Mon, Dec 8, 2014
A credit union was recently fined $300,000 for Bank Secrecy Act violations. The over $3 million Credit Union admitted it committed numerous anti-money laundering failures for several years. The violations involved transactions from known high-risk areas such as Central America, the Middle East and Mexico, according to an assessment of civil penalty filed recently by the Financial Crimes Enforcement Network.
Further investigation revealed the cooperative had contracted with a third-party vendor to provide services and sub-accounts to numerous money services businesses in locations outside its field of membership. The credit union willfully violated BSA reporting and recordkeeping requirements, including failure to comply with the USA PATRIOT Act regulations that require financial institutions to search their records to locate accounts and transactions of persons that may be involved in terrorism or money laundering, FinCEN said.
The $300,000 fine came with a warning from federal officials that risky money services business customers are flocking to smaller financial institutions because big banks have increased scrutiny. “When a small institution opens its doors to the world, takes on greater risks than it can manage, and puts profits before AML controls, bad actors are bound to take advantage,” FinCEN Director Jennifer Shasky Calvery said in a press release announcing the penalty.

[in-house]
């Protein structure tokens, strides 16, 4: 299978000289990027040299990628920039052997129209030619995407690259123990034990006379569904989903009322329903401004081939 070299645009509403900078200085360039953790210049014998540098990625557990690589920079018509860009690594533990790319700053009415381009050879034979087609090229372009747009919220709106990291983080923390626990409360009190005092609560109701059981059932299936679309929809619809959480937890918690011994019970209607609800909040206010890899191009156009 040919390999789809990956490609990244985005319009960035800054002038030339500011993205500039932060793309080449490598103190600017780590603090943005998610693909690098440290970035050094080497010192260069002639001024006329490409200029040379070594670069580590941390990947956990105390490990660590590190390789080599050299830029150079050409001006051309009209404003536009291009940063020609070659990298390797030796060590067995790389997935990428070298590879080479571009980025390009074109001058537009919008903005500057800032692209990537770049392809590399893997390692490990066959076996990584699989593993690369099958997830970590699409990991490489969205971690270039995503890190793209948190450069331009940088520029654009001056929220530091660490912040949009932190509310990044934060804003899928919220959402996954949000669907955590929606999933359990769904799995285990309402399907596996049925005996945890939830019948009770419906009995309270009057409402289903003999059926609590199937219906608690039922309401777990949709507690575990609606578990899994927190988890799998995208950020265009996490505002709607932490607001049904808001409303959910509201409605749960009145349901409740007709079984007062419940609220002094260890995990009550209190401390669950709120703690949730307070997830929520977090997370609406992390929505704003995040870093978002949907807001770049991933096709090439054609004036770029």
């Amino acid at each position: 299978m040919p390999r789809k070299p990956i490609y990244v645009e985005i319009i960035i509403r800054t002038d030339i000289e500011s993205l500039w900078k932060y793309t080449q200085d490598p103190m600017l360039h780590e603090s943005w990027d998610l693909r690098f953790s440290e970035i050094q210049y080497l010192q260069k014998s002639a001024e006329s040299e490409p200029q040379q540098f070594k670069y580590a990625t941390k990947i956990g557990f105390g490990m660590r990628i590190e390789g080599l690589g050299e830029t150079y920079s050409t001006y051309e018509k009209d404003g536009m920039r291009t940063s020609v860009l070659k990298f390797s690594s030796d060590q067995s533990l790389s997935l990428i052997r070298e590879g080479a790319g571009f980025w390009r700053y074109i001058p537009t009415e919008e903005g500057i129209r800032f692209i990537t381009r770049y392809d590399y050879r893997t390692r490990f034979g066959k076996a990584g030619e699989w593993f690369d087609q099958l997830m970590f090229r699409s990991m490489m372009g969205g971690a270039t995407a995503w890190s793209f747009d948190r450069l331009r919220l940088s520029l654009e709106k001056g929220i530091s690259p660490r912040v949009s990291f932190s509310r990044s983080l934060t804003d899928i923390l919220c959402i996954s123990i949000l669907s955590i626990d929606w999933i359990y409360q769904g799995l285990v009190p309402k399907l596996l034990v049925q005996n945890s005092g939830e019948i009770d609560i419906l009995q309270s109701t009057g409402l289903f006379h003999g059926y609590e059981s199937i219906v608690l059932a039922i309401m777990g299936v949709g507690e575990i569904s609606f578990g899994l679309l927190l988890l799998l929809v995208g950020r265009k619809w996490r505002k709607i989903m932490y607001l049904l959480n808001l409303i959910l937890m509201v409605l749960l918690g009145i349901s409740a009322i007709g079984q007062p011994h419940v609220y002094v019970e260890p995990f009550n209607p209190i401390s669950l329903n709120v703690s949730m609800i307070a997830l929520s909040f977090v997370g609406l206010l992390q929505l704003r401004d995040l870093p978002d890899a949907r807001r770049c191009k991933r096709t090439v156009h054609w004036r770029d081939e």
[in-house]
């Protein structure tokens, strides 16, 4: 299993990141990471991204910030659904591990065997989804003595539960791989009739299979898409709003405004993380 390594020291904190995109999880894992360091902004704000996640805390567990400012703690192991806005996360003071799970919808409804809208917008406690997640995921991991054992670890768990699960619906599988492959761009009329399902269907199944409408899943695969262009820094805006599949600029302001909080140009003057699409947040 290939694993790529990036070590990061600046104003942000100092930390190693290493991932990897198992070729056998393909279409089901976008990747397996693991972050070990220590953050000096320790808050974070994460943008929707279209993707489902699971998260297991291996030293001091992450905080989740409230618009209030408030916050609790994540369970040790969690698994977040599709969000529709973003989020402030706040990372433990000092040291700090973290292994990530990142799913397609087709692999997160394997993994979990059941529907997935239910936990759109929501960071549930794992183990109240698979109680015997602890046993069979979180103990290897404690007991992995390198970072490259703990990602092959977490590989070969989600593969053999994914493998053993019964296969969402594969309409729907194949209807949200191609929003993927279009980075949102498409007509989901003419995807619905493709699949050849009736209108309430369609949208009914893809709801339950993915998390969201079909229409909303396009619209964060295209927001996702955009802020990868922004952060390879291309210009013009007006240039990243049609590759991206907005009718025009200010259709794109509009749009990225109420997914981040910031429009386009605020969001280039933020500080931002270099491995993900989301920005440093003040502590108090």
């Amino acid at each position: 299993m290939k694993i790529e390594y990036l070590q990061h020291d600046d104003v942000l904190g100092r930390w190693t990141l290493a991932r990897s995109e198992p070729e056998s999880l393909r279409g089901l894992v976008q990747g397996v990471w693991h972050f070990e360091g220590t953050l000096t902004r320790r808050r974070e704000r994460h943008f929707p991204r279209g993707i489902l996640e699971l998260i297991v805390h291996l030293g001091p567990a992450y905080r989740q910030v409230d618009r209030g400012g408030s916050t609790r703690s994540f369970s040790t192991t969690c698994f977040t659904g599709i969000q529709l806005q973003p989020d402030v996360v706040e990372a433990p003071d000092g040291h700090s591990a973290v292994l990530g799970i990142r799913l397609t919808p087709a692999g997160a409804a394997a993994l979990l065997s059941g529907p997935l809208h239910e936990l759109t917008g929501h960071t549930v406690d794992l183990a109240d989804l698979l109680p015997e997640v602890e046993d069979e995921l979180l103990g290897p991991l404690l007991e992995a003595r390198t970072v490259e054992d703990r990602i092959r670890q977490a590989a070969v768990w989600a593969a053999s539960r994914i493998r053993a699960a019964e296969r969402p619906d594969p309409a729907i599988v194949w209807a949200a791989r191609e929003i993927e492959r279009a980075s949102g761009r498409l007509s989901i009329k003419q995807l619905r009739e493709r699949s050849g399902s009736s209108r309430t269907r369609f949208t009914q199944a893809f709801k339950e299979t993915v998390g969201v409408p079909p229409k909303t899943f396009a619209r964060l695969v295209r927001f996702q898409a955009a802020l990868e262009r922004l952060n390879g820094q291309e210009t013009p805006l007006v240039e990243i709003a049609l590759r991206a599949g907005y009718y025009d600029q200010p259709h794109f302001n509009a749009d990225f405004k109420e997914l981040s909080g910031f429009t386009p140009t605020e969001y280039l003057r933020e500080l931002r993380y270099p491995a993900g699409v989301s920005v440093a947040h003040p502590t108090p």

Federally chartered credit unions are required to designate a person responsible for ensuring day-to-day compliance with BSA requirements, but this credit union failed to designate a person responsible to oversee BSA compliance, and no staff member was assigned or technically competent to oversee ongoing compliance efforts, FinCEN said.
“The staff did not have sufficient resources or technical expertise to administer a program capable of ensuring compliance with the BSA,” FinCEN said. “These MSBs were located outside of its geographic field of membership and were engaged in high-risk activities, such as wiring millions of dollars per month to high-risk foreign jurisdictions,” the FinCEN document said.
The credit union neglected AML compliance responsibilities and lacked sufficient staff expertise and technical infrastructure to sufficiently monitor the vendor’s contract, the agency said.
Source: Credit Union Times